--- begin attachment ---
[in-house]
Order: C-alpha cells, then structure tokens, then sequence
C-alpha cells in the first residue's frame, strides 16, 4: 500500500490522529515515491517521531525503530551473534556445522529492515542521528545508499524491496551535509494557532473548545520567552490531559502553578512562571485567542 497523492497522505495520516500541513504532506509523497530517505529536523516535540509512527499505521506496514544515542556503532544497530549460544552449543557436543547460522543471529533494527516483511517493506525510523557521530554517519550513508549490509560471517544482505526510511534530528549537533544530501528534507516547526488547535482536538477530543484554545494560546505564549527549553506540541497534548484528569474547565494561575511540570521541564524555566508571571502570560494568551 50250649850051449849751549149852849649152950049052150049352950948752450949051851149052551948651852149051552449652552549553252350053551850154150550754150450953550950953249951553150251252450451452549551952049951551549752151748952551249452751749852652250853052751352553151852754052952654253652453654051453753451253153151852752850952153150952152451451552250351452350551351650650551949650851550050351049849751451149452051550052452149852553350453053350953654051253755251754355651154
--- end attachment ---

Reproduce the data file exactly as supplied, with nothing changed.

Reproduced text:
[in-house]
Order: C-alpha cells, then structure tokens, then sequence
C-alpha cells in the first residue's frame, strides 16, 4: 500500500490522529515515491517521531525503530551473534556445522529492515542521528545508499524491496551535509494557532473548545520567552490531559502553578512562571485567542 497523492497522505495520516500541513504532506509523497530517505529536523516535540509512527499505521506496514544515542556503532544497530549460544552449543557436543547460522543471529533494527516483511517493506525510523557521530554517519550513508549490509560471517544482505526510511534530528549537533544530501528534507516547526488547535482536538477530543484554545494560546505564549527549553506540541497534548484528569474547565494561575511540570521541564524555566508571571502570560494568551 50250649850051449849751549149852849649152950049052150049352950948752450949051851149052551948651852149051552449652552549553252350053551850154150550754150450953550950953249951553150251252450451452549551952049951551549752151748952551249452751749852652250853052751352553151852754052952654253652453654051453753451253153151852752850952153150952152451451552250351452350551351650650551949650851550050351049849751451149452051550052452149852553350453053350953654051253755251754355651154